Thursday, August 18, 2011

SATOSHI on Art and the Freedom of Expression: Mideo Cruz, Lee Stewart and Tsang Kin-Wah

A lot has been said about the recent art exhibition in the Cultural Center of the Philippines wherein Filipino artist, Mideo Cruz, juxtaposed the image of Jesus Christ with kitschy symbols of pop culture. The installation (entitled “Poleteismo” or “Polytheism”) has the conservative Catholics in a fit of outrage, who claim that the installation is a mockery of their faith. Even the President of the Philippines weighed in asking the exhibition be closed. The artist was even asked to defend himself in front of the Senate; and as of today, the debate is nowhere ending.

Mideo Cruz and his installation "Poleteismo"

I am personally quite amused not at the art itself but rather on the debate… who said what and the different tactics and gimmicks used to make their points across. Facebook alone, one can find pages like “Mideo Cruz the Anti-Christ” and “Mideo Cruz Burn in Hell” at one side of the spectrum and “Support Mideo Cruz” at the other end. The media, of course, had a field day. In fact, I believe the media played a huge role in sensationalizing it. In Facebook, JP Cuison (a fellow artist), had a great time mocking those who criticize Mideo. In his own artistic fashion, he regularly post whingeing, whining and ranting analogies (some were just plain ridiculous) worthy of an exhibition of their own, and this is not to mention some of the comments he gets.

Lee Stewart

Of course, this kind of outrage and debate is absolutely nothing new. I actually think that it is healthy for the different parties to re-evaluate what they stand for. A controversy, at a lesser degree but equally amusing, happened to an artist I admire, Lee Stewart.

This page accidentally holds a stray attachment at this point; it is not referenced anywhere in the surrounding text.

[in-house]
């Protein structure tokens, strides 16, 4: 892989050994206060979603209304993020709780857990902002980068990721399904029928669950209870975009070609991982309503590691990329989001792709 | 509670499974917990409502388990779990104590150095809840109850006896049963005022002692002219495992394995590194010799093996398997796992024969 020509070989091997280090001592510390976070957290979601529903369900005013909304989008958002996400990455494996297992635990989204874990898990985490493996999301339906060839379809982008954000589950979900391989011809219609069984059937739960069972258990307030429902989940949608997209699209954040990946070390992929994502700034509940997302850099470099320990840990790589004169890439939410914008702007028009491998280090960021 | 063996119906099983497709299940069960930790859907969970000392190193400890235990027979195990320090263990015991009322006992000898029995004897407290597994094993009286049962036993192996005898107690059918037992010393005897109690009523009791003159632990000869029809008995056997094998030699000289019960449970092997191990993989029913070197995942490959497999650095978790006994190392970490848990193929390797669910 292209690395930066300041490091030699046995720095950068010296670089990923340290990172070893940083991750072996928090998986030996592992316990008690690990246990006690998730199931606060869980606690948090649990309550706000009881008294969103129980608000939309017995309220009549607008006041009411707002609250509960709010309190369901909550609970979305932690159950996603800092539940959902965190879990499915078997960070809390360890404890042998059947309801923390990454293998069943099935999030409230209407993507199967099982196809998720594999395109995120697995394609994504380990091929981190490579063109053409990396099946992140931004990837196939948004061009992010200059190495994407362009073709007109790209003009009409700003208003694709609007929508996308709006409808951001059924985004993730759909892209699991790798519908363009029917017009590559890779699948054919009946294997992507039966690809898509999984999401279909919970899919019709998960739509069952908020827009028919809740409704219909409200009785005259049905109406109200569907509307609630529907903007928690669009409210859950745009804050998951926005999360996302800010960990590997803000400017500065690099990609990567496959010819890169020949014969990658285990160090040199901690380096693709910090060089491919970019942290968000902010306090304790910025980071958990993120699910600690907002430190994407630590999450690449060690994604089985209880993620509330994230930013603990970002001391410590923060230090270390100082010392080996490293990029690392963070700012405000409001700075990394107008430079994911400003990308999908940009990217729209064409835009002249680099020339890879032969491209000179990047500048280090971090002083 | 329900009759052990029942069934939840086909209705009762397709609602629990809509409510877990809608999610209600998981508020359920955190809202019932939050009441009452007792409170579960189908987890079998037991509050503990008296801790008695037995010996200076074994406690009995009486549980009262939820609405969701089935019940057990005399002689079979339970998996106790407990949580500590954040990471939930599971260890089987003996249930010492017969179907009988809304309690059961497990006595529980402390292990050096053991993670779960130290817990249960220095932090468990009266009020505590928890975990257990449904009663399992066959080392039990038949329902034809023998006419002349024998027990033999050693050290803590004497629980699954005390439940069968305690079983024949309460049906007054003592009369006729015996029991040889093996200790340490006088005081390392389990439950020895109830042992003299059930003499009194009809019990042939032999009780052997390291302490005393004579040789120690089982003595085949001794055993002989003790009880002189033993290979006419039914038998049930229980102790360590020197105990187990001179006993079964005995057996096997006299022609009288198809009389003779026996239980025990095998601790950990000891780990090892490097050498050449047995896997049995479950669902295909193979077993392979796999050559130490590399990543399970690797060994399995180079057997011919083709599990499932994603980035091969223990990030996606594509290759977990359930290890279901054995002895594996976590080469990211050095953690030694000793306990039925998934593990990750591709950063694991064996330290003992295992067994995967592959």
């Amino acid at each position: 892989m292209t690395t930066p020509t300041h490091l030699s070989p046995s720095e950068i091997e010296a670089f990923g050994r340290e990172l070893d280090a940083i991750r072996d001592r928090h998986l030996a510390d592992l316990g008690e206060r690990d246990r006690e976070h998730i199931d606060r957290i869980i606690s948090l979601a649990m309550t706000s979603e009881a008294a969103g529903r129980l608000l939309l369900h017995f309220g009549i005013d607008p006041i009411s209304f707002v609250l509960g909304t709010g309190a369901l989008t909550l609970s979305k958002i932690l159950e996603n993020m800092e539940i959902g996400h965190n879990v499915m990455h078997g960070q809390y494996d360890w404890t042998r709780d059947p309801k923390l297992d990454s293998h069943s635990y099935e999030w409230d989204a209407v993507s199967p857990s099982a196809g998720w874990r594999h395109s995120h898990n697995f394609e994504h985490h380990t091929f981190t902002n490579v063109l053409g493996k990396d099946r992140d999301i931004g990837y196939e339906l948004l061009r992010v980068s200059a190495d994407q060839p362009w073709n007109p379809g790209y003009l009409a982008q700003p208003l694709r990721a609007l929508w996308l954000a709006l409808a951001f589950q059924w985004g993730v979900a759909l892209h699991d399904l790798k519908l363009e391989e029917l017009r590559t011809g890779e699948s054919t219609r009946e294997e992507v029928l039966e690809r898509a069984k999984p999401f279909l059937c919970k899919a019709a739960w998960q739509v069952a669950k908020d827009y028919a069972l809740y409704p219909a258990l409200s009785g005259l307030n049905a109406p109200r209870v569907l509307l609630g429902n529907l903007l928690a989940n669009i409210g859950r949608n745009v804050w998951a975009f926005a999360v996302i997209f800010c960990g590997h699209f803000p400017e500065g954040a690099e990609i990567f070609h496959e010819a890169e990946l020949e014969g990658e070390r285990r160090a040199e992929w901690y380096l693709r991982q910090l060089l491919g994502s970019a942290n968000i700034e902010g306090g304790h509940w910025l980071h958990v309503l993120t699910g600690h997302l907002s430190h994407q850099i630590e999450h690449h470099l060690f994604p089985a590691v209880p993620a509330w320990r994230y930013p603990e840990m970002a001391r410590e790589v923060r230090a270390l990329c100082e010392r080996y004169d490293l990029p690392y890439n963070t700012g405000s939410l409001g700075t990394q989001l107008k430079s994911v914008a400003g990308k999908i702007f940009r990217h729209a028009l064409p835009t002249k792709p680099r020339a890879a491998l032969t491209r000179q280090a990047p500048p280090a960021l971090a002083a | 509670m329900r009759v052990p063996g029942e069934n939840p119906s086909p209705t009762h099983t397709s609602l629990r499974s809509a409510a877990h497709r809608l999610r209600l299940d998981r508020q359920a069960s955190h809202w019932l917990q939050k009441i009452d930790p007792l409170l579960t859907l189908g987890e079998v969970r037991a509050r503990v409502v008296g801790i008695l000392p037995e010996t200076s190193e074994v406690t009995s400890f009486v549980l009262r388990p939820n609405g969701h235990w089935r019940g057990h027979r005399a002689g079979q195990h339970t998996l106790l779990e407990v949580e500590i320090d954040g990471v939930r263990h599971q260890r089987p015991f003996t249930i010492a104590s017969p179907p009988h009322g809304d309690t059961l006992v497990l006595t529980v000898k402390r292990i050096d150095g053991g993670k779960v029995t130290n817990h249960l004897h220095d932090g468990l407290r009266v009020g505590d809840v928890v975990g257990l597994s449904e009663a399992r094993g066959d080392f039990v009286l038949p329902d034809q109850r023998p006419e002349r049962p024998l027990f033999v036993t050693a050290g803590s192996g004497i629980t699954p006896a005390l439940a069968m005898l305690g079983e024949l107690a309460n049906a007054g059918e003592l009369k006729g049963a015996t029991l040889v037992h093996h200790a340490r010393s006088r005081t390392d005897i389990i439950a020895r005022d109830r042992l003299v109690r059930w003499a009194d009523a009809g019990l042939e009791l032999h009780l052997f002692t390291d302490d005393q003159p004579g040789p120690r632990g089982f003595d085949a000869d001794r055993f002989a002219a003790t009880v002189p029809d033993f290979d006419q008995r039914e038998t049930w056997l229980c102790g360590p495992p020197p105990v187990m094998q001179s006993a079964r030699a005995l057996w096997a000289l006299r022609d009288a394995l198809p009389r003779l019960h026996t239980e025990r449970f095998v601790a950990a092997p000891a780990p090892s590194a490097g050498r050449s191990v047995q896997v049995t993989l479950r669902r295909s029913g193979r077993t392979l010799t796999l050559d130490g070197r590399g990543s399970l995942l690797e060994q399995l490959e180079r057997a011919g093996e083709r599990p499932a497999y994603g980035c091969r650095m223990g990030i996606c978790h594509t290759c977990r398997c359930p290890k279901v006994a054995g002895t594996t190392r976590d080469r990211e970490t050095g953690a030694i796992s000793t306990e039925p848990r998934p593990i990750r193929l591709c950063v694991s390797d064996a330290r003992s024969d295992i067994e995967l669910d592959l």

Back in 2005, a squad of five police stormed into an art gallery in Glasgow over complaints about a 5,000 British pound nude painting of a woman in the window. The gallery owner was warned that if he doesn’t take down the painting, he will be charged on breach of the peace. The gallery owner was shocked, “It’s draconian, to say the very least. This painting was part of a sold-out show which ran for two months in London.” I personally don’t know what the painting looked like, but it was described as “the body of an overweight middle-aged Scots woman from below the head” (might just be something like the above picture)... or something to the style of the painting that I have by Lee Stewart (see below)... Personally, I don’t know what was the fuss all about. The difference was that the whole matter ended there; there were no huge outbursts from artists or gallery owners.

A Couple by Lee Stewart

In some cases, pre-emptive measures were made. Some institutions just simply wouldn't take the risk in allowing such "freedom of expression". November last year, I reported the case of Hong Kong artist Tsang Kin-Wah. Tsang, known for his works combining expletives with floral pattern (text with image), pulled out of an exhibition at the SCHUNCK* Heerlen in Netherlands after the museum feels that his work was too sensitive for such a prominent place as the entrance/lobby. Tsang was given the choice to either change his work or move the work to a less ‘public’ area.

Let Us Build and Launch a Blue Rocket to Heaven by Tsang Kin-Wah

No exhibition, no controversy; and the director of SCHUNCK* live happily ever after... As for Karen Flores, Head of the Visual Arts Division of the Cultural Center of the Philippines, she resigned when the exhibition was forced to close. Too bad for the Dutch, they missed the chance to see the work of a great artist. Too good for the Filipinos, they have a Karen Flores who is willing to stand for their arts.

More on Mideo Cruz's saga, click here

More on Lee Stewart's saga, click here

More on Tsang Kin-Wah saga, click here

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At August 20, 2011 at 4:03 PM , Anonymous Ken Hui said...

Yet another insightful article. Only someone as sophisticated as Satoshi can write an excellent article like this.


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